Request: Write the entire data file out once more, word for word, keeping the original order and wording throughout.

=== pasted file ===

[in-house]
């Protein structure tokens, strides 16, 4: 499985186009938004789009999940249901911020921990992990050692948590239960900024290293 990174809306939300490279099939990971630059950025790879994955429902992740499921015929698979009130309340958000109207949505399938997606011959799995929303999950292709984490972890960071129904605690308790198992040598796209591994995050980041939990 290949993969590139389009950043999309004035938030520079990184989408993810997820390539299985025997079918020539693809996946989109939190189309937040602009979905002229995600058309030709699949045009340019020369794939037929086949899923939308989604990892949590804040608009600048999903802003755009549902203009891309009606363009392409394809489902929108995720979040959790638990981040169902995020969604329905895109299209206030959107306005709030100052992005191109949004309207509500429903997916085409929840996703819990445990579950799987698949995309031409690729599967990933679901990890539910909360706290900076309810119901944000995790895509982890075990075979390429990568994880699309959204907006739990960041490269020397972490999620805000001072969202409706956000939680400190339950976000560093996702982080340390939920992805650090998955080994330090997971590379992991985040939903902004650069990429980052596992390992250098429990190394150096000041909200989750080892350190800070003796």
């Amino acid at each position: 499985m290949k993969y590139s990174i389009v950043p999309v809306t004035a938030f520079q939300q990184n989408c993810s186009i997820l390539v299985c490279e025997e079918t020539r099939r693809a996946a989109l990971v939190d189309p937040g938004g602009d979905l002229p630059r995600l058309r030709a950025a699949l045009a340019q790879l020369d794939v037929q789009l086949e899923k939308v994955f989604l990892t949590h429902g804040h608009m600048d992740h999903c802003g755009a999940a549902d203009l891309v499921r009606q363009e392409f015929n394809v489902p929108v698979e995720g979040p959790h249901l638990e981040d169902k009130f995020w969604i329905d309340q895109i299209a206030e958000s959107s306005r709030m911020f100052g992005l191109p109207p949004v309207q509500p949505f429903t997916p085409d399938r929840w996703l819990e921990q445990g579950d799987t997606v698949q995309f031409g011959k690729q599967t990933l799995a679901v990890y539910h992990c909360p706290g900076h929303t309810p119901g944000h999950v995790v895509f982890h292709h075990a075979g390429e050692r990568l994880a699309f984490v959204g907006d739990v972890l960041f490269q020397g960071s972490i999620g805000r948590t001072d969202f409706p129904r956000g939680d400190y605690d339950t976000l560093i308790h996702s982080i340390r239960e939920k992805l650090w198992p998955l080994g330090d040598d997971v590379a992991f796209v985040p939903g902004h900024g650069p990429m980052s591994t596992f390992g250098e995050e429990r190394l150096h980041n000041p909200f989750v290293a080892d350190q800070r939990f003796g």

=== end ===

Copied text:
[in-house]
């Protein structure tokens, strides 16, 4: 499985186009938004789009999940249901911020921990992990050692948590239960900024290293 990174809306939300490279099939990971630059950025790879994955429902992740499921015929698979009130309340958000109207949505399938997606011959799995929303999950292709984490972890960071129904605690308790198992040598796209591994995050980041939990 290949993969590139389009950043999309004035938030520079990184989408993810997820390539299985025997079918020539693809996946989109939190189309937040602009979905002229995600058309030709699949045009340019020369794939037929086949899923939308989604990892949590804040608009600048999903802003755009549902203009891309009606363009392409394809489902929108995720979040959790638990981040169902995020969604329905895109299209206030959107306005709030100052992005191109949004309207509500429903997916085409929840996703819990445990579950799987698949995309031409690729599967990933679901990890539910909360706290900076309810119901944000995790895509982890075990075979390429990568994880699309959204907006739990960041490269020397972490999620805000001072969202409706956000939680400190339950976000560093996702982080340390939920992805650090998955080994330090997971590379992991985040939903902004650069990429980052596992390992250098429990190394150096000041909200989750080892350190800070003796």
């Amino acid at each position: 499985m290949k993969y590139s990174i389009v950043p999309v809306t004035a938030f520079q939300q990184n989408c993810s186009i997820l390539v299985c490279e025997e079918t020539r099939r693809a996946a989109l990971v939190d189309p937040g938004g602009d979905l002229p630059r995600l058309r030709a950025a699949l045009a340019q790879l020369d794939v037929q789009l086949e899923k939308v994955f989604l990892t949590h429902g804040h608009m600048d992740h999903c802003g755009a999940a549902d203009l891309v499921r009606q363009e392409f015929n394809v489902p929108v698979e995720g979040p959790h249901l638990e981040d169902k009130f995020w969604i329905d309340q895109i299209a206030e958000s959107s306005r709030m911020f100052g992005l191109p109207p949004v309207q509500p949505f429903t997916p085409d399938r929840w996703l819990e921990q445990g579950d799987t997606v698949q995309f031409g011959k690729q599967t990933l799995a679901v990890y539910h992990c909360p706290g900076h929303t309810p119901g944000h999950v995790v895509f982890h292709h075990a075979g390429e050692r990568l994880a699309f984490v959204g907006d739990v972890l960041f490269q020397g960071s972490i999620g805000r948590t001072d969202f409706p129904r956000g939680d400190y605690d339950t976000l560093i308790h996702s982080i340390r239960e939920k992805l650090w198992p998955l080994g330090d040598d997971v590379a992991f796209v985040p939903g902004h900024g650069p990429m980052s591994t596992f390992g250098e995050e429990r190394l150096h980041n000041p909200f989750v290293a080892d350190q800070r939990f003796g």